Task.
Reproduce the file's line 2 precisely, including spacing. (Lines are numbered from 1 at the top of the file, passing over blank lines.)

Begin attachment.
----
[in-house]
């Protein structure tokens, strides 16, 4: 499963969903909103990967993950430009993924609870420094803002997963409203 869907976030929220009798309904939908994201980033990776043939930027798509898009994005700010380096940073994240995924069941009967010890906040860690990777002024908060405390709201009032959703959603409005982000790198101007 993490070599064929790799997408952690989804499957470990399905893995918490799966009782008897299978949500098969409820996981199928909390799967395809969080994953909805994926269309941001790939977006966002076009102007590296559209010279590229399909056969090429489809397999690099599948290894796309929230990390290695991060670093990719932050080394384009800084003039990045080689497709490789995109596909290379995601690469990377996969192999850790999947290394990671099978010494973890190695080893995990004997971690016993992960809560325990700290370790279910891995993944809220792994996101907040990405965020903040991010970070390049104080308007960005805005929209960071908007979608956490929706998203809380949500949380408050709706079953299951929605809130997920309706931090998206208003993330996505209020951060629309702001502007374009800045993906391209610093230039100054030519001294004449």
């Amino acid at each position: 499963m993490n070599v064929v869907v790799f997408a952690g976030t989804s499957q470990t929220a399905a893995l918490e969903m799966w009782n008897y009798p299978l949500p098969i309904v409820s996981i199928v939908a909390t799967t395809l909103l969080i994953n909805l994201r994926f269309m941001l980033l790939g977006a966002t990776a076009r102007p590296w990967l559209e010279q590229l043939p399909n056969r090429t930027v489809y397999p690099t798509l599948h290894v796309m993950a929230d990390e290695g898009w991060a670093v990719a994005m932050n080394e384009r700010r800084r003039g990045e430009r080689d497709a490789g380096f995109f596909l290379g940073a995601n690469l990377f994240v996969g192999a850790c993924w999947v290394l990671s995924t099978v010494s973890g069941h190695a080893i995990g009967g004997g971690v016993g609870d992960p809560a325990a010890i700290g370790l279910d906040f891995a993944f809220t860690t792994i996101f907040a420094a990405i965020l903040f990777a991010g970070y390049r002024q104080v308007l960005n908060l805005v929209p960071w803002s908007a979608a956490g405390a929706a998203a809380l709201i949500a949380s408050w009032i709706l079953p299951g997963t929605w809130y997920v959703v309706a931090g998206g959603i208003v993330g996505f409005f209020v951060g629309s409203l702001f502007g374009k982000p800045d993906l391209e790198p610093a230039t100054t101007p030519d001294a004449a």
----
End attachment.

């Protein structure tokens, strides 16, 4: 499963969903909103990967993950430009993924609870420094803002997963409203 869907976030929220009798309904939908994201980033990776043939930027798509898009994005700010380096940073994240995924069941009967010890906040860690990777002024908060405390709201009032959703959603409005982000790198101007 993490070599064929790799997408952690989804499957470990399905893995918490799966009782008897299978949500098969409820996981199928909390799967395809969080994953909805994926269309941001790939977006966002076009102007590296559209010279590229399909056969090429489809397999690099599948290894796309929230990390290695991060670093990719932050080394384009800084003039990045080689497709490789995109596909290379995601690469990377996969192999850790999947290394990671099978010494973890190695080893995990004997971690016993992960809560325990700290370790279910891995993944809220792994996101907040990405965020903040991010970070390049104080308007960005805005929209960071908007979608956490929706998203809380949500949380408050709706079953299951929605809130997920309706931090998206208003993330996505209020951060629309702001502007374009800045993906391209610093230039100054030519001294004449």